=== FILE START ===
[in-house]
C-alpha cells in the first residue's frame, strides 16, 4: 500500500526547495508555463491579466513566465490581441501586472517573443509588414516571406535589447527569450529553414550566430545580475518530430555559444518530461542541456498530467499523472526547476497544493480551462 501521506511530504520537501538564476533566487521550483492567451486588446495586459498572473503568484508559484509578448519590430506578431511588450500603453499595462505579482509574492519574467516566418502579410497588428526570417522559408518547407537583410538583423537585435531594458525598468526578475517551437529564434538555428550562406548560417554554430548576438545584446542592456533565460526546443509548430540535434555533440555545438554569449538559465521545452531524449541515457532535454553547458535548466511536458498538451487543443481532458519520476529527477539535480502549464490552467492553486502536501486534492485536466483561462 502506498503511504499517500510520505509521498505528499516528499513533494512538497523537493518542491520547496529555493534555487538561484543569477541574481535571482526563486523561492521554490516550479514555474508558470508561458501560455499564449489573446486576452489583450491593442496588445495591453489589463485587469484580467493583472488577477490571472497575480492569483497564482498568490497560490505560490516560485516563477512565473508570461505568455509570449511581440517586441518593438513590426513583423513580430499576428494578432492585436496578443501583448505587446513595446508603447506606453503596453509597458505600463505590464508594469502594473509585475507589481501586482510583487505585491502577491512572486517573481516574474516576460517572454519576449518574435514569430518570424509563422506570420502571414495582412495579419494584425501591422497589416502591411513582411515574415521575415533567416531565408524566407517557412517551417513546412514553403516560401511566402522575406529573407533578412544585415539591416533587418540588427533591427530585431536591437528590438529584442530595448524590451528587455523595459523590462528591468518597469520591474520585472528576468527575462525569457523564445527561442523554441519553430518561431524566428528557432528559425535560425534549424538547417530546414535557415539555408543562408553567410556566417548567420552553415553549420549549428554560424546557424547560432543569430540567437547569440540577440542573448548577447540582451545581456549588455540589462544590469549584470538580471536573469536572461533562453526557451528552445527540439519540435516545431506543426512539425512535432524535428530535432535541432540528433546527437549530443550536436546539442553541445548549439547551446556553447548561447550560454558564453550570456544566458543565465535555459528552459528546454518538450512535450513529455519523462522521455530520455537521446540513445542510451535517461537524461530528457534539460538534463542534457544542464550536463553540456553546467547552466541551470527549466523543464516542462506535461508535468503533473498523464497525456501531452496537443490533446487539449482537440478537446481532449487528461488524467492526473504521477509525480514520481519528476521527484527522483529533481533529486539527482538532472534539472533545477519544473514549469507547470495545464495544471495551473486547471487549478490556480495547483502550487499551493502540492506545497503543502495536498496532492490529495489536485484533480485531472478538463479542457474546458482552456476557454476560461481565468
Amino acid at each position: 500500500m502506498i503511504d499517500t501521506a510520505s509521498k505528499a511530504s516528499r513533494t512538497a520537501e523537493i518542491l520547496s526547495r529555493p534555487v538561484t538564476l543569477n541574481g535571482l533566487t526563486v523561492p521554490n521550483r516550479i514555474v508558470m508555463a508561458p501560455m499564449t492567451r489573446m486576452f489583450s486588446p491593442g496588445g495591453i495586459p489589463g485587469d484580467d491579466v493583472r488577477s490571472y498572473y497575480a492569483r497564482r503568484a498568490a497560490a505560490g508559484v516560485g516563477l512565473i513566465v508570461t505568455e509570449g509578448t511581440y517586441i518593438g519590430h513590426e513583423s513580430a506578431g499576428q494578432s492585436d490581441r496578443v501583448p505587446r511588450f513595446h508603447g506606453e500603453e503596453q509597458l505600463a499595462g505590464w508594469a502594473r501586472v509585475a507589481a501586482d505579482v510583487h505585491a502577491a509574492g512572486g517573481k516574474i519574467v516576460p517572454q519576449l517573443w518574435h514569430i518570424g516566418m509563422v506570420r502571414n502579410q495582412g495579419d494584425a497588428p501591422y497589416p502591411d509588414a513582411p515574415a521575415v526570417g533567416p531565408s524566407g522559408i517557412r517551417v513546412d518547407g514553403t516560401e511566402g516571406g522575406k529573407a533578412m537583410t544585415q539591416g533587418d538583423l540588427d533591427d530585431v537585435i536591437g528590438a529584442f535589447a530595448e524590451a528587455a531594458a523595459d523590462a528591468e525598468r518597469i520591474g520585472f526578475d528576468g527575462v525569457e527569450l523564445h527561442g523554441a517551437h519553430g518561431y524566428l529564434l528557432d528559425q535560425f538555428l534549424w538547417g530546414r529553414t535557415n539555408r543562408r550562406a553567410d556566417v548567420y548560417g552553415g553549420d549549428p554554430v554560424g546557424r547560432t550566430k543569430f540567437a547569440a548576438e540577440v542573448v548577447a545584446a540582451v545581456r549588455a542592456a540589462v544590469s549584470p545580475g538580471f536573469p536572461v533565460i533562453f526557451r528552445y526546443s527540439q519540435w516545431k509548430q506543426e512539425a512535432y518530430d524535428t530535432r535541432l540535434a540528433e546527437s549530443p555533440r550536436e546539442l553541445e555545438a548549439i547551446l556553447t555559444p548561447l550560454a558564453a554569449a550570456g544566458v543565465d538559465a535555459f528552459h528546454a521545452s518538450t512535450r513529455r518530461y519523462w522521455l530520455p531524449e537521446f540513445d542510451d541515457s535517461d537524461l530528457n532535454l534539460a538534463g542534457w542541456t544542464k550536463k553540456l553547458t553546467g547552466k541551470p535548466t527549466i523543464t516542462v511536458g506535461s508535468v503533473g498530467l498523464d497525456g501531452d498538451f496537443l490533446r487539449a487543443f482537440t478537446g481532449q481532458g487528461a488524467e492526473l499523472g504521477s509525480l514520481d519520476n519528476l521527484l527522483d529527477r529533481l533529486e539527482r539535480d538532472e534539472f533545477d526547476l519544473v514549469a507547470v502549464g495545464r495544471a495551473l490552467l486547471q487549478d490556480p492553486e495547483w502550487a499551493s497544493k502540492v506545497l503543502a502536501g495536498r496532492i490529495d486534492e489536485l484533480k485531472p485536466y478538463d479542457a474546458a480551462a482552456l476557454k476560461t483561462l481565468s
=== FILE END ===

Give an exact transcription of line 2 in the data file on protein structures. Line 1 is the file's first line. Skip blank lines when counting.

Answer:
C-alpha cells in the first residue's frame, strides 16, 4: 500500500526547495508555463491579466513566465490581441501586472517573443509588414516571406535589447527569450529553414550566430545580475518530430555559444518530461542541456498530467499523472526547476497544493480551462 501521506511530504520537501538564476533566487521550483492567451486588446495586459498572473503568484508559484509578448519590430506578431511588450500603453499595462505579482509574492519574467516566418502579410497588428526570417522559408518547407537583410538583423537585435531594458525598468526578475517551437529564434538555428550562406548560417554554430548576438545584446542592456533565460526546443509548430540535434555533440555545438554569449538559465521545452531524449541515457532535454553547458535548466511536458498538451487543443481532458519520476529527477539535480502549464490552467492553486502536501486534492485536466483561462 502506498503511504499517500510520505509521498505528499516528499513533494512538497523537493518542491520547496529555493534555487538561484543569477541574481535571482526563486523561492521554490516550479514555474508558470508561458501560455499564449489573446486576452489583450491593442496588445495591453489589463485587469484580467493583472488577477490571472497575480492569483497564482498568490497560490505560490516560485516563477512565473508570461505568455509570449511581440517586441518593438513590426513583423513580430499576428494578432492585436496578443501583448505587446513595446508603447506606453503596453509597458505600463505590464508594469502594473509585475507589481501586482510583487505585491502577491512572486517573481516574474516576460517572454519576449518574435514569430518570424509563422506570420502571414495582412495579419494584425501591422497589416502591411513582411515574415521575415533567416531565408524566407517557412517551417513546412514553403516560401511566402522575406529573407533578412544585415539591416533587418540588427533591427530585431536591437528590438529584442530595448524590451528587455523595459523590462528591468518597469520591474520585472528576468527575462525569457523564445527561442523554441519553430518561431524566428528557432528559425535560425534549424538547417530546414535557415539555408543562408553567410556566417548567420552553415553549420549549428554560424546557424547560432543569430540567437547569440540577440542573448548577447540582451545581456549588455540589462544590469549584470538580471536573469536572461533562453526557451528552445527540439519540435516545431506543426512539425512535432524535428530535432535541432540528433546527437549530443550536436546539442553541445548549439547551446556553447548561447550560454558564453550570456544566458543565465535555459528552459528546454518538450512535450513529455519523462522521455530520455537521446540513445542510451535517461537524461530528457534539460538534463542534457544542464550536463553540456553546467547552466541551470527549466523543464516542462506535461508535468503533473498523464497525456501531452496537443490533446487539449482537440478537446481532449487528461488524467492526473504521477509525480514520481519528476521527484527522483529533481533529486539527482538532472534539472533545477519544473514549469507547470495545464495544471495551473486547471487549478490556480495547483502550487499551493502540492506545497503543502495536498496532492490529495489536485484533480485531472478538463479542457474546458482552456476557454476560461481565468